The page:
SYDNEY - Although he was born in London and remains a social conservative and staunch monarchist who frequently praises Western values, Australia's incoming prime minister has increasingly turned his attention eastward.
Mr Tony Abbott's government is set to adopt an "Asia-first" approach to foreign affairs and pursue closer ties and consultation across the region, particularly with Indonesia and China.
The new foreign minister, Ms Julie Bishop, has been a steadfast critic of Labor's failure to consult regional leaders, particularly in the case of former prime minister Kevin Rudd's sudden effort to try to set up an Asia-Pacific community.
Ms Bishop said on Sunday she would pursue a "much wider relationship with China and a much deeper relationship with China". "We will be more consultative," she told Sky News.
"Our government will be one of no surprises Leaders throughout the region were taken by surprise on a number of occasions, to our country's detriment, by the previous government."
As a policy pragmatist, Mr Abbott said he wants to ensure Australia's diplomats are guided by economic - as well as political - interests. But he is likely to take a more cautious approach to foreign investment.
In a move that is likely to upset Beijing, he has expressed concerns about purchases of Australian businesses and farmland by state-owned Chinese companies.
Some clues to the incoming Abbott government's thinking were contained in the Liberal-National coalition's foreign policy plan released last week, which said its focus will be on "consistency, stability and mutual respect".
The plan lists its top five relationship priorities as the United States, Japan, Indonesia, China and India.
It indicates a commitment to existing regional groups such as the Asia-Pacific Economic Cooperation rather than trying to build new ones, as Mr Rudd sought to do.
"Australia's neighbourhood will be defined as the Asia Pacific-Indian Ocean region," the plan said.
"The coalition will work cooperatively within our neighbourhood to make existing institutions work rather than creating new ones."
Mr Abbott has hit back at Labor's criticisms that his main focus will be merely the pursuit of cosy relations with a narrow group of English-speaking Western nations he calls the "Anglosphere".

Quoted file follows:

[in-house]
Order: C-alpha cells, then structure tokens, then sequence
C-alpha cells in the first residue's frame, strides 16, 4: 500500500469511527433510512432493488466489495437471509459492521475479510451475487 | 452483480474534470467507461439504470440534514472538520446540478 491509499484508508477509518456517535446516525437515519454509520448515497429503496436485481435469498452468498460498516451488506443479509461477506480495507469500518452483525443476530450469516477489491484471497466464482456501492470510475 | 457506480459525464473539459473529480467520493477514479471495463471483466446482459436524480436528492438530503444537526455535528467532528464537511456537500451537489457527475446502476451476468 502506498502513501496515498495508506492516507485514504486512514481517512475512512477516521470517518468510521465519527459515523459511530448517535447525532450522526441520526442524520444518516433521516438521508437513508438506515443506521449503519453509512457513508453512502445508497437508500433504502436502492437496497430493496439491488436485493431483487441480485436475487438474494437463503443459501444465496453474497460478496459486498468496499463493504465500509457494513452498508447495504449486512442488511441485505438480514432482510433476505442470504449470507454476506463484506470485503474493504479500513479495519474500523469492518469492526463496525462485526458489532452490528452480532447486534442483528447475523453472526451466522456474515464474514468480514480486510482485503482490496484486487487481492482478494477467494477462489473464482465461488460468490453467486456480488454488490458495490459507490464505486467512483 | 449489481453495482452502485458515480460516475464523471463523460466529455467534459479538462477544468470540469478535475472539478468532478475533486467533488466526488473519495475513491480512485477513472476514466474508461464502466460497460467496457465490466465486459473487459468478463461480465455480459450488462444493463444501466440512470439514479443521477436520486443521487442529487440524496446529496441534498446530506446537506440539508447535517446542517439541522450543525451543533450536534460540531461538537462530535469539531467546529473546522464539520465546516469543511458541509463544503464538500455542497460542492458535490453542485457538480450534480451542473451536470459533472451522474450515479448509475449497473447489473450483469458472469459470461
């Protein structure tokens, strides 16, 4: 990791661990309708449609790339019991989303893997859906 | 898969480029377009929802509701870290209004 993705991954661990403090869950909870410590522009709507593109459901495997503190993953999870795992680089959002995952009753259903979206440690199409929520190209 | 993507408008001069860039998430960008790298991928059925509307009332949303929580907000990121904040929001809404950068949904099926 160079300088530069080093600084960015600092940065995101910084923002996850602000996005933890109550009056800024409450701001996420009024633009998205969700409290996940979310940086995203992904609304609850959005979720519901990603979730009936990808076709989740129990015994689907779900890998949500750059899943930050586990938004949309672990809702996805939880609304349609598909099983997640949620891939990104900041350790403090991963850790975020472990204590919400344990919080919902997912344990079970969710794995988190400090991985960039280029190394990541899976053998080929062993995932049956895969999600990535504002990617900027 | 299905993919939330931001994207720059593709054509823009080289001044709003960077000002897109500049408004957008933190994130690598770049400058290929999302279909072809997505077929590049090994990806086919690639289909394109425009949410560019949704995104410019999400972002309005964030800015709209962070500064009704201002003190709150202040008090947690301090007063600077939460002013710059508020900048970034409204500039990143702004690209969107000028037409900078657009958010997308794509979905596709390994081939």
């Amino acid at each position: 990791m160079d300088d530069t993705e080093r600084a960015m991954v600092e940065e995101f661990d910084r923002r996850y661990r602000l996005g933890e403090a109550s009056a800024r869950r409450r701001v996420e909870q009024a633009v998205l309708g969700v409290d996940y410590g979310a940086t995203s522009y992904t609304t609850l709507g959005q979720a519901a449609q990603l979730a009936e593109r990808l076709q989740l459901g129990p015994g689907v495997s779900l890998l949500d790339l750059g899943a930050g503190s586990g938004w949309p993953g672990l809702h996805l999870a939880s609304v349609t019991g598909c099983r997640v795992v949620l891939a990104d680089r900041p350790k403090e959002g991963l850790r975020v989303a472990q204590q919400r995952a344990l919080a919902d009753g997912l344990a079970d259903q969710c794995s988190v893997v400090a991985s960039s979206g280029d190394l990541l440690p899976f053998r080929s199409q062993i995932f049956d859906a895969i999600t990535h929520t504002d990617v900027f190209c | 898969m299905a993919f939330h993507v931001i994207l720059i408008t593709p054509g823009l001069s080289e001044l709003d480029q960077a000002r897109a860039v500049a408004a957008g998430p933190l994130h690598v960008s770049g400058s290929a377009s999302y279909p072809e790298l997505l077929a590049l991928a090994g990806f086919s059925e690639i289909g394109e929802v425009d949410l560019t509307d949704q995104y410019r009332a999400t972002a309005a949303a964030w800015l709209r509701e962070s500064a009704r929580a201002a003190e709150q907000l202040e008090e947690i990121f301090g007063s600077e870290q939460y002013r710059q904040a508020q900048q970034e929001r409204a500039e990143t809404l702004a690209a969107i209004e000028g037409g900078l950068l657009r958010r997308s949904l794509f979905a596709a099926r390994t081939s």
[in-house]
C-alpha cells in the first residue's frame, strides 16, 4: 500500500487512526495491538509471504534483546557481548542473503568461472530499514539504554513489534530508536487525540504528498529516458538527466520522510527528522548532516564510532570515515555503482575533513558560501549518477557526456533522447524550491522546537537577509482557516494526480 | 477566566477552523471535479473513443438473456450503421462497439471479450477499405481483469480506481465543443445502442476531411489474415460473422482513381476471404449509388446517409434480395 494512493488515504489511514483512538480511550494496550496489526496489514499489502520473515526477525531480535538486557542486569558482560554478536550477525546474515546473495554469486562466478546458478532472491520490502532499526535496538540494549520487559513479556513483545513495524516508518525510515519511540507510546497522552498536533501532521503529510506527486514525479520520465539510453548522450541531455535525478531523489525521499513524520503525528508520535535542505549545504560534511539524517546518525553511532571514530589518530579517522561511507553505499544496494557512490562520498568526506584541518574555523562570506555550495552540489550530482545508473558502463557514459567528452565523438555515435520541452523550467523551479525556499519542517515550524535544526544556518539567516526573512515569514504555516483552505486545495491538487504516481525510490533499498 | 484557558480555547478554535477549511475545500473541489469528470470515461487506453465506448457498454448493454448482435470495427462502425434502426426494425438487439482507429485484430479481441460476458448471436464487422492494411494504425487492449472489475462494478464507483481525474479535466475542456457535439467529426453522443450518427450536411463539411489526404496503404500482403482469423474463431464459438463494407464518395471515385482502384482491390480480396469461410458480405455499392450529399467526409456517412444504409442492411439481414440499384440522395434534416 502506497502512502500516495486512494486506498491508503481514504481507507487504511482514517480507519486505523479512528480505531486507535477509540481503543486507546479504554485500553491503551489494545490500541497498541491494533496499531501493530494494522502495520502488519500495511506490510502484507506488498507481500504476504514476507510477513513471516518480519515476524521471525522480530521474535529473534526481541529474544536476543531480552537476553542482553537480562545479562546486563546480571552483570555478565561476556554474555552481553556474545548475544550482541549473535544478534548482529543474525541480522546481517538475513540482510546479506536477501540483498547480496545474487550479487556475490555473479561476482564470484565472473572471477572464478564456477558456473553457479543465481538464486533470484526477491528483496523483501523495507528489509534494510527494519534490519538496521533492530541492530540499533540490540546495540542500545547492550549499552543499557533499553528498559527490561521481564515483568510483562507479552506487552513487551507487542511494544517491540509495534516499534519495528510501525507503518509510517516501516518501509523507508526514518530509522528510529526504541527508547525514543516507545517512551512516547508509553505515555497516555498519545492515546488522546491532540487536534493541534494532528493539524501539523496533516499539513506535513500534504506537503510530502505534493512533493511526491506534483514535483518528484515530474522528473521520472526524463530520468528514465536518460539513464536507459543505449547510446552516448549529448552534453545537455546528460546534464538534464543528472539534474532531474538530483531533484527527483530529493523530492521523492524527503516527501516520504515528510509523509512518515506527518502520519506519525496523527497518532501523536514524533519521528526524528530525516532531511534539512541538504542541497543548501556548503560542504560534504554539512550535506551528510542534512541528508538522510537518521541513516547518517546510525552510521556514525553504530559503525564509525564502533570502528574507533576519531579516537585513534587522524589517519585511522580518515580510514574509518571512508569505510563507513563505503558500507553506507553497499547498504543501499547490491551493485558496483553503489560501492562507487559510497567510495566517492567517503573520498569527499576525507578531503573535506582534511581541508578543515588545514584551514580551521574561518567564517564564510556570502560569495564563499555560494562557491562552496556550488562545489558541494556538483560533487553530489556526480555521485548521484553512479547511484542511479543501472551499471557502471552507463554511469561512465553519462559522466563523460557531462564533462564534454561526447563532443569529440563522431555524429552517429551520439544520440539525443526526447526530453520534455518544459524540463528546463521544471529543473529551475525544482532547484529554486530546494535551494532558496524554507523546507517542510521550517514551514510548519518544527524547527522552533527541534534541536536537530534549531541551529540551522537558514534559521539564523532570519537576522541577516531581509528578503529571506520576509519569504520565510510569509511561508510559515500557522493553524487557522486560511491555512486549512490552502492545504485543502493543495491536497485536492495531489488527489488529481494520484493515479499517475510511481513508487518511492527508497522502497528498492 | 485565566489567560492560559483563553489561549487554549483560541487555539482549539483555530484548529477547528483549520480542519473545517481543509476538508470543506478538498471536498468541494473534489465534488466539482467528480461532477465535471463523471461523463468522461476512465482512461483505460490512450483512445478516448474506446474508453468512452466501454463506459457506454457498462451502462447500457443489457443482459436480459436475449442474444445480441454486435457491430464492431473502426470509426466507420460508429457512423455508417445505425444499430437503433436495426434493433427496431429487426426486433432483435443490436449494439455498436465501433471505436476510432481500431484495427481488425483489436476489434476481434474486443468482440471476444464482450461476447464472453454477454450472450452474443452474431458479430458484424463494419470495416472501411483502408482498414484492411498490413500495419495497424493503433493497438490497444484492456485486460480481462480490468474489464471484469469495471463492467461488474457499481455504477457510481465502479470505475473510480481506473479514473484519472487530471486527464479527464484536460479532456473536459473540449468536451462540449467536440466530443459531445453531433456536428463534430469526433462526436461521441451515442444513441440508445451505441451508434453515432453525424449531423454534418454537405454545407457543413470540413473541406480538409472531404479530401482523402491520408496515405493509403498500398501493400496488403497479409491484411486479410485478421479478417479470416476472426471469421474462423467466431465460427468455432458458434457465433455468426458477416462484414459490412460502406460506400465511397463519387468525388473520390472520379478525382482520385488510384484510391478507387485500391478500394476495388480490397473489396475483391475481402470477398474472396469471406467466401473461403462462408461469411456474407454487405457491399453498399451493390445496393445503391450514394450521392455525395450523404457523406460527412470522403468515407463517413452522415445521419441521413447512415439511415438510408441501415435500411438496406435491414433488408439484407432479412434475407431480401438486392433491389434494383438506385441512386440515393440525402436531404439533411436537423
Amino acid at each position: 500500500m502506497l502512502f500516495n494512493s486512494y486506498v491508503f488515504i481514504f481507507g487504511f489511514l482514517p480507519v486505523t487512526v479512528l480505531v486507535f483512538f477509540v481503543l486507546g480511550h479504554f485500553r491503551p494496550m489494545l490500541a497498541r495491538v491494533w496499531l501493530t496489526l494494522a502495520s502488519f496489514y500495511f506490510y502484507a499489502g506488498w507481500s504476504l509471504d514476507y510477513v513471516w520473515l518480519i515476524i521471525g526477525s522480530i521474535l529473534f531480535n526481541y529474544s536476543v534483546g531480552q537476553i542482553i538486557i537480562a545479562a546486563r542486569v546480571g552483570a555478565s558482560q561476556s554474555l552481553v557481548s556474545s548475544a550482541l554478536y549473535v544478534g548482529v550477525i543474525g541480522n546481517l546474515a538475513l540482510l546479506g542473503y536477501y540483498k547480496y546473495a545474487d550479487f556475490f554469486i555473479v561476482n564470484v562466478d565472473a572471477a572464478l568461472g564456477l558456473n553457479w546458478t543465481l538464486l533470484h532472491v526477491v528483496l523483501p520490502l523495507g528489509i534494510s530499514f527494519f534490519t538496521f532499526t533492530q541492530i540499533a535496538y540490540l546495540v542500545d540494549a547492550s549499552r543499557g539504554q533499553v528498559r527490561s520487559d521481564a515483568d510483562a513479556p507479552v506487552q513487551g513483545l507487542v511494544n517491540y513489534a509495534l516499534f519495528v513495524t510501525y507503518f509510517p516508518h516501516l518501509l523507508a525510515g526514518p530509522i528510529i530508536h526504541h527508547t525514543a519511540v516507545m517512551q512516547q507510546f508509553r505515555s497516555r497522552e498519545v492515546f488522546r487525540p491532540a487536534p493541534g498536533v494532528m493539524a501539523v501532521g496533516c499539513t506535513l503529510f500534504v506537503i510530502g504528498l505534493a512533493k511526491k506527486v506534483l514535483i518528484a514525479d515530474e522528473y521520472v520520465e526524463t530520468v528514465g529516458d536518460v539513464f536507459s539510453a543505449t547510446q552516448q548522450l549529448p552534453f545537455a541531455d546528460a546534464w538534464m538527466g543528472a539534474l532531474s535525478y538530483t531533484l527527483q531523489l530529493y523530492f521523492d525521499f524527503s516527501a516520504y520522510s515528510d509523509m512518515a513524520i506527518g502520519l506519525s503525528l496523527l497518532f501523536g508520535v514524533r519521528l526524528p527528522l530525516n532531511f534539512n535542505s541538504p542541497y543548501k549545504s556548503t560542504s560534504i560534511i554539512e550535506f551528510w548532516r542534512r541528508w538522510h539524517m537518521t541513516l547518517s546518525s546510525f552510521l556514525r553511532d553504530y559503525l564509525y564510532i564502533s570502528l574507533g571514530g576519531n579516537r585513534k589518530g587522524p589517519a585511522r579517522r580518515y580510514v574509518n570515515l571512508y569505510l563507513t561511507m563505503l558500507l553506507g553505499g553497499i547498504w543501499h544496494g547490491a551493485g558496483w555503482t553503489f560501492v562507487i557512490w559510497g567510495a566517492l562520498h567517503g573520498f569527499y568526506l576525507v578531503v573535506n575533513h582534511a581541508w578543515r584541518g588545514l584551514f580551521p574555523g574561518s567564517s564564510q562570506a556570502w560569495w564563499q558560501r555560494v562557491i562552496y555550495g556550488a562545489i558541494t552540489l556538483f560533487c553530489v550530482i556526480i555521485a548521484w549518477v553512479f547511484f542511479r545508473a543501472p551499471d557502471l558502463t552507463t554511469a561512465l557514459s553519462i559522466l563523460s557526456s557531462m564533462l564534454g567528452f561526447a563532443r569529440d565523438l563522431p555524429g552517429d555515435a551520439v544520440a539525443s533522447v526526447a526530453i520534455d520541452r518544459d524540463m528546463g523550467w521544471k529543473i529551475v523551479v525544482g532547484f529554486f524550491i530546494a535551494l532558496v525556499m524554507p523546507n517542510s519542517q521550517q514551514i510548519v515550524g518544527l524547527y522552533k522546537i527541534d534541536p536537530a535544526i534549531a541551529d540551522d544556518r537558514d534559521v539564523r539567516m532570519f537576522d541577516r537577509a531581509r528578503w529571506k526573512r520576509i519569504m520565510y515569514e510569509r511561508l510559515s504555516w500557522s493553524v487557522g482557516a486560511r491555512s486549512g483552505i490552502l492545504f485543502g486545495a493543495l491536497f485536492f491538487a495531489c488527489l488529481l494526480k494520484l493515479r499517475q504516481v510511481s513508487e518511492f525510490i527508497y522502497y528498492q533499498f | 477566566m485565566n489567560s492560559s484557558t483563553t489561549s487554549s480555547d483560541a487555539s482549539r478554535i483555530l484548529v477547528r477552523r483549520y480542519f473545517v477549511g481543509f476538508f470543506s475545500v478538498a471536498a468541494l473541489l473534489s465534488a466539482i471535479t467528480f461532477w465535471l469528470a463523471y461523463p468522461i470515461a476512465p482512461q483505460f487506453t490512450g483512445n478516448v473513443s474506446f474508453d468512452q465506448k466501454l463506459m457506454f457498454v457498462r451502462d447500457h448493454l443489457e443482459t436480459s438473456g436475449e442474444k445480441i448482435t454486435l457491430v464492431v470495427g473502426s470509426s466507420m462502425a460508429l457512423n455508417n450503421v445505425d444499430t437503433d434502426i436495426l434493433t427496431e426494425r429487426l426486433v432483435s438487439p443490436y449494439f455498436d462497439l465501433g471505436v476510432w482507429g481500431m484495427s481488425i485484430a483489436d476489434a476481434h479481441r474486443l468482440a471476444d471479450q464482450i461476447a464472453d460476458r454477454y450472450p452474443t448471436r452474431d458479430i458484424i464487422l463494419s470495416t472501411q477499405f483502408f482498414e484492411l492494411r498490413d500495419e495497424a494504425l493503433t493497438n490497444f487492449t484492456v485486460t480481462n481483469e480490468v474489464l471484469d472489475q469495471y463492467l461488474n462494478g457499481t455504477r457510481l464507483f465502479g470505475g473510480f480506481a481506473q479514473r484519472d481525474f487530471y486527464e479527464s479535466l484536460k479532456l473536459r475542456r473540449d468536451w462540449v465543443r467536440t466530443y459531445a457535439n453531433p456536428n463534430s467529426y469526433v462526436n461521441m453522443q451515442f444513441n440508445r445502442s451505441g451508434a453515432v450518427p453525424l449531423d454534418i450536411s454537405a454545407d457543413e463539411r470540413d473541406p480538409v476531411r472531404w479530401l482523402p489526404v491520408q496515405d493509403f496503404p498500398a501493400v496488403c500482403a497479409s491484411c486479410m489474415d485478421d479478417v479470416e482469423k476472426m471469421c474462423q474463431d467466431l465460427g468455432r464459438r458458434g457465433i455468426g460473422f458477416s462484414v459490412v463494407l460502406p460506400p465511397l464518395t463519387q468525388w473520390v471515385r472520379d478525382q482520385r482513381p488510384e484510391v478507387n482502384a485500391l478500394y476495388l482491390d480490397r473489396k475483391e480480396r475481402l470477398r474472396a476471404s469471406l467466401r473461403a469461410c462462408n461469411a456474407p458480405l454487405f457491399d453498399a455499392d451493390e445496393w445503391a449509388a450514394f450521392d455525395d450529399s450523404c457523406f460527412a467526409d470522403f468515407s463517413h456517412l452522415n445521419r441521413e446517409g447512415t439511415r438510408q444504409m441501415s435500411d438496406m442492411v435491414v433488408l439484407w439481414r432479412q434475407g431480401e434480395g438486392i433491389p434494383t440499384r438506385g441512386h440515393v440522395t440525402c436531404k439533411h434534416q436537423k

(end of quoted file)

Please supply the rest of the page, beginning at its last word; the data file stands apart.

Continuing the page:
Instead, he pledged that his first overseas visits will be to Indonesia, China, Japan and South Korea rather than to traditional allies such as the United States and Britain.
"There's a sense in which we kind of know what the decisions in Washington or London will be," Mr Abbott said in an interview for a forthcoming Lowy Institute paper. "We can be less certain about decisions that might be made in Jakarta and Beijing."
Nonetheless, Mr Abbott was a strong supporter of the wars in Iraq and Afghanistan. He endorsed the move to station US troops in northern Australia and firmly backed a continued commitment to his country's deepest alliance, with the United States.
Ms Bishop, in turn, has signalled that her first visit will be to New Zealand, Papua New Guinea, Indonesia and possibly Singapore.
A Singapore visit would focus on promoting regional trade and a proposal to set up scholarships for students going to and coming from Asia.
But some analysts said the coalition lacks a coherent vision for Australia's role in the world and focuses on "the small stuff" rather than the big picture.
"Don't voters deserve some discussion about the ways in which their world is changing and how old certainties (such as America's predominance in the region or South-east Asian states as economic and strategic weaklings) are being eroded?" said Mr Sam Roggeveen of the Lowy Institute, on its Interpreter blog.
Mr Abbott is unlikely to curb the influx of skilled workers and rejected Labor's plan to crack down on visas for temporary foreign workers, saying Mr Rudd had "demonised" the people who helped to build Australia.
"They aren't stealing our jobs, they are building our country," he said last month.
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